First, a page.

Spanish-language radio host Eddie “Piolin” Sotelo has been accused of sexual harassment, less than a week after his highly popular show was mysteriously yanked off the air by Univision (NYSE:UVN).
According to the Los Angeles Times, the allegations were brought by Alberto "Beto" Cortez, a writer, producer and on-air performer for Piolin’s nationally syndicated “Piolin por la Manana” morning radio show. In a letter to executives at Univision, Cortez's lawyer Robert R. Clayton claims Sotelo was “physically, sexually and emotionally harassing” Cortez over three years ending in January.
The letter alleges that Sotelo repeatedly made inappropriate and unwanted sexual advances, including grabbing Cortez’s buttocks and genitals at work, according to the LA Times. Sotelo also reportedly hurled verbal insults at Cortez during staff meetings.
"I have also spoken to former employees of the show who witnessed much of the harassment described herein," Clayton wrote. "They too have either been subjected to or heard of Sotelo's misconduct, threats and the retaliation he has taken against employees who have spoken out against him."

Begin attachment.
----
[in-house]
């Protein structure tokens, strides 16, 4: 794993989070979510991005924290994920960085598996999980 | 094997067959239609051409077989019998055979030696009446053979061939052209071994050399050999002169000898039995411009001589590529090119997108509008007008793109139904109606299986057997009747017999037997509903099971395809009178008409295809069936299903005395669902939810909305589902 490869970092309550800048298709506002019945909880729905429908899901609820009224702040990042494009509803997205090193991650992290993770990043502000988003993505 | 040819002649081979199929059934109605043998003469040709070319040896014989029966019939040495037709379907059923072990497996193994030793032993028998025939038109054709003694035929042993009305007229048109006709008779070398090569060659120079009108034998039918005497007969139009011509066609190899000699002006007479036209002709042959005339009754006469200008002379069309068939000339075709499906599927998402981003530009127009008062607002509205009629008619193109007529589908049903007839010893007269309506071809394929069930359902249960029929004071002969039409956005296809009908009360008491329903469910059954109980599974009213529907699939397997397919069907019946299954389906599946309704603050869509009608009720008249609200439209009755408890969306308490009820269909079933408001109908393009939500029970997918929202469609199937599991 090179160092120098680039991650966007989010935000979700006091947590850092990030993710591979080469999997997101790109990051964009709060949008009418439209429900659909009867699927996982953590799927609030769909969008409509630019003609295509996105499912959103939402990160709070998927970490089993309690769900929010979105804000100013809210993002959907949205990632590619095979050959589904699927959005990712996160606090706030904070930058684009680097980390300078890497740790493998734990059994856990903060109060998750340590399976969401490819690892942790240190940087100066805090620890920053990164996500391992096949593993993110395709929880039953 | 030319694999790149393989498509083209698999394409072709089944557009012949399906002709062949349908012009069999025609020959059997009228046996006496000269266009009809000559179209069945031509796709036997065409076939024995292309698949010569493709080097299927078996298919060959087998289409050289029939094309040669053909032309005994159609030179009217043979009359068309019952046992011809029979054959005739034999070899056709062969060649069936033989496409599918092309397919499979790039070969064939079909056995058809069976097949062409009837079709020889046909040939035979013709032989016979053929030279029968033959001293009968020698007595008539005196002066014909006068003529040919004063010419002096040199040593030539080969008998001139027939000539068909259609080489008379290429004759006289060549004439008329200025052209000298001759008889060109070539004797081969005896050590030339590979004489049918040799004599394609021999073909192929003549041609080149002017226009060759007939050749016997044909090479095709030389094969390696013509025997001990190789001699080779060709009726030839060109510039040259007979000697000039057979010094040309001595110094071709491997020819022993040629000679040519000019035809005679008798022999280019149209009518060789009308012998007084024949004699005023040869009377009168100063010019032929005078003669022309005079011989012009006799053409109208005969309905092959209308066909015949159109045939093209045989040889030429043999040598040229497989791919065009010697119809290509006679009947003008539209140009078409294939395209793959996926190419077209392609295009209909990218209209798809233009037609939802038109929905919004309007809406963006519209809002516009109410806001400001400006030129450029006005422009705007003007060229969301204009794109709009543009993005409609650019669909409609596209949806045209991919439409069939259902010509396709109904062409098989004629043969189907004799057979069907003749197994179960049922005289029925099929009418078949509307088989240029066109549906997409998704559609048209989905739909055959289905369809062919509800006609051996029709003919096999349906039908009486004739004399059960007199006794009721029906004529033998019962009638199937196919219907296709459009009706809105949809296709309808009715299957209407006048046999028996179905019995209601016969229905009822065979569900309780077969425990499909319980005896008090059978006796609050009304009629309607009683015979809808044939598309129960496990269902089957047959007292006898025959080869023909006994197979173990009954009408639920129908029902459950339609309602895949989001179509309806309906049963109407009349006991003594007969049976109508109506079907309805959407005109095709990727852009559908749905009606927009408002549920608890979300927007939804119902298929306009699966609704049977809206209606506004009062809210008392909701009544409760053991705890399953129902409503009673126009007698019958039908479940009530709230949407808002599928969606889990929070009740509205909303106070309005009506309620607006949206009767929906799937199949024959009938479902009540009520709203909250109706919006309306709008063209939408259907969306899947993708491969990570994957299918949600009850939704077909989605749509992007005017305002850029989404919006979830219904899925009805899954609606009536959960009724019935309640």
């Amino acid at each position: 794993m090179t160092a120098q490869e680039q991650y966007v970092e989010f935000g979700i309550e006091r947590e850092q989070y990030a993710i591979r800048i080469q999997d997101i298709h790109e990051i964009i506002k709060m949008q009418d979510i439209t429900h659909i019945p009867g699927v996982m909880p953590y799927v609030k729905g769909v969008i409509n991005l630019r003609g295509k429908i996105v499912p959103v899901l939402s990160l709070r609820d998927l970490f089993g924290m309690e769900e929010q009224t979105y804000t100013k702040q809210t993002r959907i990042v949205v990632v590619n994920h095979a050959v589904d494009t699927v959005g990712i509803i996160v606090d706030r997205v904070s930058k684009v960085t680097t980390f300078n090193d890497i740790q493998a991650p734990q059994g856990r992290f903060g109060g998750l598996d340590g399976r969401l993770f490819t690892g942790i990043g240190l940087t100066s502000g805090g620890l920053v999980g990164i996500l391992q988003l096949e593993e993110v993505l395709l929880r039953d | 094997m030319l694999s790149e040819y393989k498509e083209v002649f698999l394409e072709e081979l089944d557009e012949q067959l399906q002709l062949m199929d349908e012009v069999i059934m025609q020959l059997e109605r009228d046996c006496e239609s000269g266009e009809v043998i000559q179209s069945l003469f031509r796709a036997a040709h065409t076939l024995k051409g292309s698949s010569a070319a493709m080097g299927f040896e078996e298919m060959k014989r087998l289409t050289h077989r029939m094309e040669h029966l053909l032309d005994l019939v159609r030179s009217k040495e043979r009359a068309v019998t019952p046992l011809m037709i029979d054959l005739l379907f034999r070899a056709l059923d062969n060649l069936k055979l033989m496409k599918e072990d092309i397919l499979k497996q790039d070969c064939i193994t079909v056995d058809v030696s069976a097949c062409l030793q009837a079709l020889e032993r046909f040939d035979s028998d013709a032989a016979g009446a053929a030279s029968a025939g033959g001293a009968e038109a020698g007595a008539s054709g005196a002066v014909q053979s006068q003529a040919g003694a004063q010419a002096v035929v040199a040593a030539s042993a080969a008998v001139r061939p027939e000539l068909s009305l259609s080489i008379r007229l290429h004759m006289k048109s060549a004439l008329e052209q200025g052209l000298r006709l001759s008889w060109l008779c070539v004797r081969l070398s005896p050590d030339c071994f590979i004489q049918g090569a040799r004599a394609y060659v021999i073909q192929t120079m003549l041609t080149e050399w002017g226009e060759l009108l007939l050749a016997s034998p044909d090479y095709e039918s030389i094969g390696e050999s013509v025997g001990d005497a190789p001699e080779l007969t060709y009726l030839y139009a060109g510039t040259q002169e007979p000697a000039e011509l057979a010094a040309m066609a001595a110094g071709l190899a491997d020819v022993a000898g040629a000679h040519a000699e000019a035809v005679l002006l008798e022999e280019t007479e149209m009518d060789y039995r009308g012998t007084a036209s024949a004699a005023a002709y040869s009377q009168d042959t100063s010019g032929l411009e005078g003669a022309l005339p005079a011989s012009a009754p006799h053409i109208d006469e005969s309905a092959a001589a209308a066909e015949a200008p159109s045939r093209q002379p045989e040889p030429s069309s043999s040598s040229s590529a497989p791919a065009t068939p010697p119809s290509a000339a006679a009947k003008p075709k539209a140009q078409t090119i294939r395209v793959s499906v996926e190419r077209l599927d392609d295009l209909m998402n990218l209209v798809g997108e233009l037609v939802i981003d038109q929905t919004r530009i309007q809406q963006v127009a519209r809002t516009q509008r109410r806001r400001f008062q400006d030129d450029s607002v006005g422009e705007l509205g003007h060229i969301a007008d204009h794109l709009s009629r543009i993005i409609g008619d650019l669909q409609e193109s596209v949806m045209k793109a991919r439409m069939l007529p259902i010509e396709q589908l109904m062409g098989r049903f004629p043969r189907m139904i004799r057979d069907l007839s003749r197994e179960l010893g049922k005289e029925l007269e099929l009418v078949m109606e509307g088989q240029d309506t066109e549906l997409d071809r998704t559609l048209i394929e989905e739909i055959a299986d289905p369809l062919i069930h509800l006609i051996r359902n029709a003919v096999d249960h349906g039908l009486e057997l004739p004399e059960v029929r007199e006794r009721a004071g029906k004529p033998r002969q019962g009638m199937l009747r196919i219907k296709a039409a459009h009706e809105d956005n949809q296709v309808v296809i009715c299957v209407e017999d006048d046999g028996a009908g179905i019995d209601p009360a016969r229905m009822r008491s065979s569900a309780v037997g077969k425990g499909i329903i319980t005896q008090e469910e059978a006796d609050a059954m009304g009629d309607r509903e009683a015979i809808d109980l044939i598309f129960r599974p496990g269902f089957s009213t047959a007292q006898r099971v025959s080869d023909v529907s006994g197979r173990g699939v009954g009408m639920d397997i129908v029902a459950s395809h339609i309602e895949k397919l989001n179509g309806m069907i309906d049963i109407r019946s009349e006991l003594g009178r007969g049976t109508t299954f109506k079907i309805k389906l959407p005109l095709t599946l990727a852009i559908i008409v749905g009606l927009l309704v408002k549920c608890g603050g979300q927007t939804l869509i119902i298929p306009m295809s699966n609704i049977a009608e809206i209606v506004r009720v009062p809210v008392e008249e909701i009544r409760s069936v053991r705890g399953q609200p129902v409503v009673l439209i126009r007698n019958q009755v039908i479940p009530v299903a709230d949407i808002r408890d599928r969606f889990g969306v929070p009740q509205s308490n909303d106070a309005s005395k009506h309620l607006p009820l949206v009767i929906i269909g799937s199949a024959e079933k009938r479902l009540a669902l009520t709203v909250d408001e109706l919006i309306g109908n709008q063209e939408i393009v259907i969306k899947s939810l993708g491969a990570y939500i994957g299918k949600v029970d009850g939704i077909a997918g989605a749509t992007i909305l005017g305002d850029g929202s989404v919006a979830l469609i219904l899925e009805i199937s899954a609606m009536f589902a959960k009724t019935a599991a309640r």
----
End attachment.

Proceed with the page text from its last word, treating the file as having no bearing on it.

"Because Sotelo was the cash-cow at Univision (rated number one in multiple markets and with the highest ad revenues), Univision turned a blind eye to Sotelo's inappropriate and unlawful conduct,” Clayton added. “In doing so, Univision violated the company's own written employment policies."
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In addition to the sexual harassment claims, the letter also alleges that Sotelo ordered Cortez to falsify letters when a petition in support of immigration reform fell short of the goal of 1 million signatures.
The letter goes on to suggest that Univision reach a settlement with Cortez, or “the matter would become public,” according to the Times.
In response, Sotelo’s lawyer Jeffrey Spitz has issued a statement. "A disgruntled, troubled employee has made malicious and false claims about Eddie Sotelo," Spitz said. "This was done as part of a demand for money. .... The employee worked with Eddie for more than a decade. The employee's allegations of harassment and falsification of immigration letters are pure fiction intended to gain a financial settlement."
Last week, Univision abruptly announced that Sotelo’s popular morning show -- syndicated nationally to more than 50 stations, according to the Los Angeles Times -- was coming to an end. "After a 10-year run, Sotelo and Univision have agreed to part company," Univision said.
“It’s been a great run with Univision,” Sotelo added in his own statement.